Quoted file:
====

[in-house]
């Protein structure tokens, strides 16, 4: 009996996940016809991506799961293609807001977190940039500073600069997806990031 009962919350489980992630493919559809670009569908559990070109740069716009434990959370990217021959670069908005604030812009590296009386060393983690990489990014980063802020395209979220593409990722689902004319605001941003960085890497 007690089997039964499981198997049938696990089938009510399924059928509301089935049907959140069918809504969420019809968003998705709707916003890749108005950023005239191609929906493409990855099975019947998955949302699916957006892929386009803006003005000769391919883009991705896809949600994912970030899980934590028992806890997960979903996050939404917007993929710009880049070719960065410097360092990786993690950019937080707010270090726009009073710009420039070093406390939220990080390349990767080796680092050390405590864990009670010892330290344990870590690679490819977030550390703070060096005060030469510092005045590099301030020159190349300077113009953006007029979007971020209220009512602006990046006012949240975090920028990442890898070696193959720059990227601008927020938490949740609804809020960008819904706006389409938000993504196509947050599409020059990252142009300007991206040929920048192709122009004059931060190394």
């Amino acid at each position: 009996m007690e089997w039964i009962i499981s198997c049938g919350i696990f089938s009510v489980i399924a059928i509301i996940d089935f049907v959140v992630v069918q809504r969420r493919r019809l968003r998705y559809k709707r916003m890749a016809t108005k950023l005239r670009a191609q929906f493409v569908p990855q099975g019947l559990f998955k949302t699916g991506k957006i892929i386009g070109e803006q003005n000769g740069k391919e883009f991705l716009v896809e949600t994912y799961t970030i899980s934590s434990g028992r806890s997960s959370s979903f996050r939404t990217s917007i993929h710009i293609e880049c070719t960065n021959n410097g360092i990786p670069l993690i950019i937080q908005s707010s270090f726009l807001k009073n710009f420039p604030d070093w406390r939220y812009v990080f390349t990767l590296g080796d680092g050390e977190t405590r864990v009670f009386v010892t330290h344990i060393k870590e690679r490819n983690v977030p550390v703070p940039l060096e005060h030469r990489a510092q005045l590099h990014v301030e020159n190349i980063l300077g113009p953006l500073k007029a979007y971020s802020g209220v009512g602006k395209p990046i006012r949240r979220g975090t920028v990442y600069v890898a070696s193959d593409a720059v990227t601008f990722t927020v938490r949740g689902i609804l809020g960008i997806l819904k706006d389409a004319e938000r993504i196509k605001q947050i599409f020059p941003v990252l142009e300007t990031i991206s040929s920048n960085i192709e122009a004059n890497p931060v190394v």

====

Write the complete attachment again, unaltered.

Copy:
[in-house]
């Protein structure tokens, strides 16, 4: 009996996940016809991506799961293609807001977190940039500073600069997806990031 009962919350489980992630493919559809670009569908559990070109740069716009434990959370990217021959670069908005604030812009590296009386060393983690990489990014980063802020395209979220593409990722689902004319605001941003960085890497 007690089997039964499981198997049938696990089938009510399924059928509301089935049907959140069918809504969420019809968003998705709707916003890749108005950023005239191609929906493409990855099975019947998955949302699916957006892929386009803006003005000769391919883009991705896809949600994912970030899980934590028992806890997960979903996050939404917007993929710009880049070719960065410097360092990786993690950019937080707010270090726009009073710009420039070093406390939220990080390349990767080796680092050390405590864990009670010892330290344990870590690679490819977030550390703070060096005060030469510092005045590099301030020159190349300077113009953006007029979007971020209220009512602006990046006012949240975090920028990442890898070696193959720059990227601008927020938490949740609804809020960008819904706006389409938000993504196509947050599409020059990252142009300007991206040929920048192709122009004059931060190394």
């Amino acid at each position: 009996m007690e089997w039964i009962i499981s198997c049938g919350i696990f089938s009510v489980i399924a059928i509301i996940d089935f049907v959140v992630v069918q809504r969420r493919r019809l968003r998705y559809k709707r916003m890749a016809t108005k950023l005239r670009a191609q929906f493409v569908p990855q099975g019947l559990f998955k949302t699916g991506k957006i892929i386009g070109e803006q003005n000769g740069k391919e883009f991705l716009v896809e949600t994912y799961t970030i899980s934590s434990g028992r806890s997960s959370s979903f996050r939404t990217s917007i993929h710009i293609e880049c070719t960065n021959n410097g360092i990786p670069l993690i950019i937080q908005s707010s270090f726009l807001k009073n710009f420039p604030d070093w406390r939220y812009v990080f390349t990767l590296g080796d680092g050390e977190t405590r864990v009670f009386v010892t330290h344990i060393k870590e690679r490819n983690v977030p550390v703070p940039l060096e005060h030469r990489a510092q005045l590099h990014v301030e020159n190349i980063l300077g113009p953006l500073k007029a979007y971020s802020g209220v009512g602006k395209p990046i006012r949240r979220g975090t920028v990442y600069v890898a070696s193959d593409a720059v990227t601008f990722t927020v938490r949740g689902i609804l809020g960008i997806l819904k706006d389409a004319e938000r993504i196509k605001q947050i599409f020059p941003v990252l142009e300007t990031i991206s040929s920048n960085i192709e122009a004059n890497p931060v190394v």